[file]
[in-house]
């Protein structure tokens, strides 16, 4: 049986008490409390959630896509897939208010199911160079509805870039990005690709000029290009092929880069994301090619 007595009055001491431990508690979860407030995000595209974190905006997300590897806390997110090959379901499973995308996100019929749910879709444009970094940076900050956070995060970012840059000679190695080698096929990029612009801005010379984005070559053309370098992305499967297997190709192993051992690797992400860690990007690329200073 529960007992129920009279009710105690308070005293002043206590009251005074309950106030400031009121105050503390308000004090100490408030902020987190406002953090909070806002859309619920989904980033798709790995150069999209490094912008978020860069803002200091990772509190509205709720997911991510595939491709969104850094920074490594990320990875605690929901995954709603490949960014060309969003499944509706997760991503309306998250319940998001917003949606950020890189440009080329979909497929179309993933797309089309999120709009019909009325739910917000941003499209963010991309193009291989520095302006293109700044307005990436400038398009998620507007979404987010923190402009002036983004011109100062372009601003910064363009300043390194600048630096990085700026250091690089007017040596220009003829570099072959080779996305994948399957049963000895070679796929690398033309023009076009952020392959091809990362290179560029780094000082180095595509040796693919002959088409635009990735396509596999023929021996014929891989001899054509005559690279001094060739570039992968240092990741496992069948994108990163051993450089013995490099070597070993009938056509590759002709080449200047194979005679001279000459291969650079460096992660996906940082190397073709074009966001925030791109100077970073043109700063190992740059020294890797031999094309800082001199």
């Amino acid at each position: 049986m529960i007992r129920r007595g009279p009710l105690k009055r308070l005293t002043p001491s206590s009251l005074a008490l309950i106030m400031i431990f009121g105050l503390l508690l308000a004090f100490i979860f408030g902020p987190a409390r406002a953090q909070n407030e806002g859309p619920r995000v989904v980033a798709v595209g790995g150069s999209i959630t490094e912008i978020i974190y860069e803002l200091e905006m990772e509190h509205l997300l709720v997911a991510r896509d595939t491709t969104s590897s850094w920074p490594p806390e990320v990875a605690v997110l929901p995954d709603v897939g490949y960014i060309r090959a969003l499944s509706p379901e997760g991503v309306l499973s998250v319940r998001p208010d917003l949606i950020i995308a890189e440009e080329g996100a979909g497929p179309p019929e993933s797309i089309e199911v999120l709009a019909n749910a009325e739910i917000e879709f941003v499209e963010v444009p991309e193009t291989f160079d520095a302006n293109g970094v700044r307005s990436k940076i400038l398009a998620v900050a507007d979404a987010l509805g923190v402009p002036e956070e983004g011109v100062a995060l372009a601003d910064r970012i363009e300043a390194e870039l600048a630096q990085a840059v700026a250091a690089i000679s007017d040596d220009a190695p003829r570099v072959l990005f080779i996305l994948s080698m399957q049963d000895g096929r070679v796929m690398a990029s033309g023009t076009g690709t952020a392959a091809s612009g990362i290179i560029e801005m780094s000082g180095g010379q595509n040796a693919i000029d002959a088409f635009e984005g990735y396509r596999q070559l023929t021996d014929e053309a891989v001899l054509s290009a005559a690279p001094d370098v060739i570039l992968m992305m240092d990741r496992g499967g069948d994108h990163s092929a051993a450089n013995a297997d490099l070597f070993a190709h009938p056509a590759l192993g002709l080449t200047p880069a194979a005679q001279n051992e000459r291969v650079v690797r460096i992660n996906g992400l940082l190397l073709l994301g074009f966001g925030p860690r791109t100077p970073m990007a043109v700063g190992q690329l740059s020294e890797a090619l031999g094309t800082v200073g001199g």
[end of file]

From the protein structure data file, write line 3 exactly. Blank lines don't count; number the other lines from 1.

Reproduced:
């Amino acid at each position: 049986m529960i007992r129920r007595g009279p009710l105690k009055r308070l005293t002043p001491s206590s009251l005074a008490l309950i106030m400031i431990f009121g105050l503390l508690l308000a004090f100490i979860f408030g902020p987190a409390r406002a953090q909070n407030e806002g859309p619920r995000v989904v980033a798709v595209g790995g150069s999209i959630t490094e912008i978020i974190y860069e803002l200091e905006m990772e509190h509205l997300l709720v997911a991510r896509d595939t491709t969104s590897s850094w920074p490594p806390e990320v990875a605690v997110l929901p995954d709603v897939g490949y960014i060309r090959a969003l499944s509706p379901e997760g991503v309306l499973s998250v319940r998001p208010d917003l949606i950020i995308a890189e440009e080329g996100a979909g497929p179309p019929e993933s797309i089309e199911v999120l709009a019909n749910a009325e739910i917000e879709f941003v499209e963010v444009p991309e193009t291989f160079d520095a302006n293109g970094v700044r307005s990436k940076i400038l398009a998620v900050a507007d979404a987010l509805g923190v402009p002036e956070e983004g011109v100062a995060l372009a601003d910064r970012i363009e300043a390194e870039l600048a630096q990085a840059v700026a250091a690089i000679s007017d040596d220009a190695p003829r570099v072959l990005f080779i996305l994948s080698m399957q049963d000895g096929r070679v796929m690398a990029s033309g023009t076009g690709t952020a392959a091809s612009g990362i290179i560029e801005m780094s000082g180095g010379q595509n040796a693919i000029d002959a088409f635009e984005g990735y396509r596999q070559l023929t021996d014929e053309a891989v001899l054509s290009a005559a690279p001094d370098v060739i570039l992968m992305m240092d990741r496992g499967g069948d994108h990163s092929a051993a450089n013995a297997d490099l070597f070993a190709h009938p056509a590759l192993g002709l080449t200047p880069a194979a005679q001279n051992e000459r291969v650079v690797r460096i992660n996906g992400l940082l190397l073709l994301g074009f966001g925030p860690r791109t100077p970073m990007a043109v700063g190992q690329l740059s020294e890797a090619l031999g094309t800082v200073g001199g």